As we wind down the year, we'll be hit with an endless parade of "Best and Worst of 2011." In the interests of standing out from the flock, how about we discuss which films were our most pleasant surprises this year? Were there any films that really surprised you by surpassing your expectations?
My pick would probably be Bridesmaids. As the advance press began for this one, I was expecting to loathe it. Not only had constant reuse of her weakest characters on SNL gone a long way towards wearing out Kristin Wiig's welcome with me, but it had an amazingly unfunny trailer. The "grassroots" support for the film didn't take long to prime me for a backlash either. I get there were noble intentions behind it, but the "See Bridesmaids to support female talent" was a really, deeply obnoxious campaign. How about "See Bridesmaids because it's funny?" Or "See Bridesmaids because it's original?"
The fact that the main creatives had vaginas meant squat to me as a viewer. The way that campaign was framed, it was as if the quality of the product was secondary to the gender of its makers. It's also the kind of thinking that promotes support for sub-par work. Anyone who went to something like What's Your Number? only out of a misguided obligation to feminism deserved to lose $15 and two hours of their life.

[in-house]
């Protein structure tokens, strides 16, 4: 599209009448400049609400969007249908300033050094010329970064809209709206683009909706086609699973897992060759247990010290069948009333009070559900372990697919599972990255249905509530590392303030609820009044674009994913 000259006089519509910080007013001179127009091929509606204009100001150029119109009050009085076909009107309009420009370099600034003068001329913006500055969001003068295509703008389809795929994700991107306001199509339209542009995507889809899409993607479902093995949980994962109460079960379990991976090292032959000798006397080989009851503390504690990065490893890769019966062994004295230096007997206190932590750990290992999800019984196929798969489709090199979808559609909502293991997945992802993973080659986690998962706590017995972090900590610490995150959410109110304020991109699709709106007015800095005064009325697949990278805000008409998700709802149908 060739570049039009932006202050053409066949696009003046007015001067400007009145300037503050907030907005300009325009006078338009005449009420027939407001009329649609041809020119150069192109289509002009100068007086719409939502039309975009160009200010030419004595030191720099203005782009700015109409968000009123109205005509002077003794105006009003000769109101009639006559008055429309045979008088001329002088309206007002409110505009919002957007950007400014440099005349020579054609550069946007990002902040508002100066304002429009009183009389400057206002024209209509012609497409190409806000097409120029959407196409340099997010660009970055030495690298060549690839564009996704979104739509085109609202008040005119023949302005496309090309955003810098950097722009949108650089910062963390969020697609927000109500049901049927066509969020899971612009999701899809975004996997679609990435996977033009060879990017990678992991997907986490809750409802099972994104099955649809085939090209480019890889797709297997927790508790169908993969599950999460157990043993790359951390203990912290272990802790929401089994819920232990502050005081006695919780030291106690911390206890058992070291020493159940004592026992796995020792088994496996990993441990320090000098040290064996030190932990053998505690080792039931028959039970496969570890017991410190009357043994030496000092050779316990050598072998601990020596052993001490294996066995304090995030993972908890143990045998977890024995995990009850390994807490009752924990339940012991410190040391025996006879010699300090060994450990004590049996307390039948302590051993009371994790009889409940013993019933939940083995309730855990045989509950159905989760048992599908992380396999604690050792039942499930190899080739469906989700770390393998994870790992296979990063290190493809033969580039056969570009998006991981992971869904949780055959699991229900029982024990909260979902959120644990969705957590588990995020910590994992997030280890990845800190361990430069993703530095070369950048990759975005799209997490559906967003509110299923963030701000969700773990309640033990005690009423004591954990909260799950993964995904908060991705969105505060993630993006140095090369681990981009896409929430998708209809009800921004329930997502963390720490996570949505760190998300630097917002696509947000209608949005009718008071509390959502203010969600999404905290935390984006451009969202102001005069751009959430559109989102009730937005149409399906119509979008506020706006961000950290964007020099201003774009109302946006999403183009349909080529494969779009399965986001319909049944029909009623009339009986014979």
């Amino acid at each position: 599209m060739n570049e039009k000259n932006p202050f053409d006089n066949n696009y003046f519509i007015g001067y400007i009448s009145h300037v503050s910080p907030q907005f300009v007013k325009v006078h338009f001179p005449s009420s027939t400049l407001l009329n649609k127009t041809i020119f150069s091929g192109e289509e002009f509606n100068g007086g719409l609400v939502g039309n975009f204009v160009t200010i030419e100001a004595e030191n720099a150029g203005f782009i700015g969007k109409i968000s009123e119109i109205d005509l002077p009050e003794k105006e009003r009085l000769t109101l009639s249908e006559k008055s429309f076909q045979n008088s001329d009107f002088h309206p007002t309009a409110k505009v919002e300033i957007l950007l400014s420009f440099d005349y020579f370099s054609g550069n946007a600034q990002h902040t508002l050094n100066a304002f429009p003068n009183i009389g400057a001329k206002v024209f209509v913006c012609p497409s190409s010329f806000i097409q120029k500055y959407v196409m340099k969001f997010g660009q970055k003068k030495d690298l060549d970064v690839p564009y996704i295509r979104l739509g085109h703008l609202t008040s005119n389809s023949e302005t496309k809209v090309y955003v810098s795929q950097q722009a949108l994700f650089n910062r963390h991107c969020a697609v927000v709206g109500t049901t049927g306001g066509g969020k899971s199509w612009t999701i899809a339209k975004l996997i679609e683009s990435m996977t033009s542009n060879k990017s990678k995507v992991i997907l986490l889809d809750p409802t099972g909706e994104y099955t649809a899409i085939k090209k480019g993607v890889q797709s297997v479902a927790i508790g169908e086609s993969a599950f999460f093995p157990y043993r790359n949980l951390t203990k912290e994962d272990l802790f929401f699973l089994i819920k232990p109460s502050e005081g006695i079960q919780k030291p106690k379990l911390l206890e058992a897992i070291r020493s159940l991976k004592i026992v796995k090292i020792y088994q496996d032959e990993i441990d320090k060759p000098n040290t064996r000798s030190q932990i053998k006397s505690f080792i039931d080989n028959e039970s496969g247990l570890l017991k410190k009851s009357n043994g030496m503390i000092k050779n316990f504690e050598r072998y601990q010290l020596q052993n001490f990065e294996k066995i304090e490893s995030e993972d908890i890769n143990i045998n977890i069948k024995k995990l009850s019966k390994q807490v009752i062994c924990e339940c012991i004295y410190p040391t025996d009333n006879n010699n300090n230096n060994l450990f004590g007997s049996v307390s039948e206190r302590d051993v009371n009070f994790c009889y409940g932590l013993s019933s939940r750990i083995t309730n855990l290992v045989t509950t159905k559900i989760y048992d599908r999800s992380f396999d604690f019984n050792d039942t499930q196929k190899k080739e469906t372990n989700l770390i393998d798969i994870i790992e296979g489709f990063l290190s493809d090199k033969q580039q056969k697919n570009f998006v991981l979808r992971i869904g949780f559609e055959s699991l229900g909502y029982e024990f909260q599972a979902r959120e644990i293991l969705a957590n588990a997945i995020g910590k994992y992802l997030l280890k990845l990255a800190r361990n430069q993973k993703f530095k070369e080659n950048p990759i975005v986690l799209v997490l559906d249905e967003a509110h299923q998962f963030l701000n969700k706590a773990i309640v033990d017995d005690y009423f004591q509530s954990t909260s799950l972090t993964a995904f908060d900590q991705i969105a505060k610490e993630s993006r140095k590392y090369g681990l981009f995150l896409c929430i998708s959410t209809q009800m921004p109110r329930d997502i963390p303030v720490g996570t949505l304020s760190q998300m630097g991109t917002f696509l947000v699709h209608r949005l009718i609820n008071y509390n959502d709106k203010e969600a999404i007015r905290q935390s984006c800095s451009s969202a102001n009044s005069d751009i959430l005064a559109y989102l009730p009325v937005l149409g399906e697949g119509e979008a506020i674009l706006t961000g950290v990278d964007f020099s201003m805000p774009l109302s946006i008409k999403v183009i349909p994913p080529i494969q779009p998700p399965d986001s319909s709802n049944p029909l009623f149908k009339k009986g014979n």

So with all of this in mind, I went to see Bridesmaids with the lingering expectation that I'd walk out unsatisfied, but with enough material to fill a column or two on this blog. Much to my surprise, I enjoyed most of it. I didn't love every minute of it - the bridal shop scene had me saying a silent prayer that this would be the film's only foray into gross-out humor. There are also a few scenes that fell victim to "improv-itis," where you're painfully aware that the actors are riffing and driving the scene in circles so that they can cram in as many punchlines to the same set-up as possible. (I should probably call it "The Vince Vaughn Rule.")
Still, I though Kristin Wiig reminded me of what I liked about her when she first joined SNL and in smaller parts in movies like Knocked Up. The supporting cast was strong, but most of all, the script understood its characters. It's so rare to see a character-driven script done right - particularly in a movie that's so broad in its humor, and filled with actors who seem primed to steal a scene at the slightest opportunity.
I'm glad Bridesmaids did so well, but most of all, I'm glad that it was riding on a generally strong script and strong characters.
So what was your pleasant surprise?
How Annie Hall helps me cope with rejection
1 week ago